Phyllanthus piscatorum, ethnopharmacological studies on a women’s medicinal plant of the Yanomamı̈ Amerindians

In memory of Helena VALERO (napëyoma) [1925–2002]
  • a Swiss Federal Institute of Technology Zurich, Institute of Pharmaceutical Sciences, Winterthurerstrasse 190, 8057 Zurich, Switzerland
  • b Yanomamı̈ comunidad Mahekoto (Platanal), Alto Orinoco, Estado Amazonas, Venezuela
  • c Bruderhöflistrasse 32, 8203 Schaffhausen, Switzerland
Phyllanthus piscatorum , ethnopharmacological studies on a women’smedicinal plant of the Yanomam¨ı Amerindians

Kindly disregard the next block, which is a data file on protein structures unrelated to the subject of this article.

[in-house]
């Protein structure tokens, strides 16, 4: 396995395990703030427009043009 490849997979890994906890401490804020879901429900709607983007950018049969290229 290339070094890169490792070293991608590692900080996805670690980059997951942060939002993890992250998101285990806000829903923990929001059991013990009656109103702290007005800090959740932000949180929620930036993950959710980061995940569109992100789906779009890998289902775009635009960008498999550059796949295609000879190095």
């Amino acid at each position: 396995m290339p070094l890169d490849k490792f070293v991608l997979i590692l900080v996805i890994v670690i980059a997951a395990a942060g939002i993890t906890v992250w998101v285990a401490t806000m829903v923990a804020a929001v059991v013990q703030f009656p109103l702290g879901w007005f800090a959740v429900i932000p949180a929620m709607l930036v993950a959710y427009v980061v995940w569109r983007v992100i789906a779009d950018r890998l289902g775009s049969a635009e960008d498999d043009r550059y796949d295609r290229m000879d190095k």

The shrub Phyllanthus piscatorum Kunth (Euphorbiaceae) is cultivated by various ethnic groups of the Amazon because of its piscicidal properties. During ethnobotanical fieldwork among the Yanomamı̈ Amerindians in Venezuela we observed that Phyllanthus piscatorum was exclusively cultivated and used by the women. Aerial parts of this herbaceous shrub are employed as fish poison and medicine to treat wounds and fungal infections. In addition, the leaves are used as tobacco substitute. Ethnobotanical data regarding the context of the use of this plant are presented. To validate ethnobotanical information related to its medicinal indications, antimicrobial, and antiprotozoal properties of water, methanol (MeOH) and dichloromethane (DCM) extracts were studied. No activity against Gram-positive bacterial strains but significant activity against the fungi Aspergillus fumigatus, Aspergillus flavus and the yeast Candida albicans were found. All extracts showed weak in vitro activity
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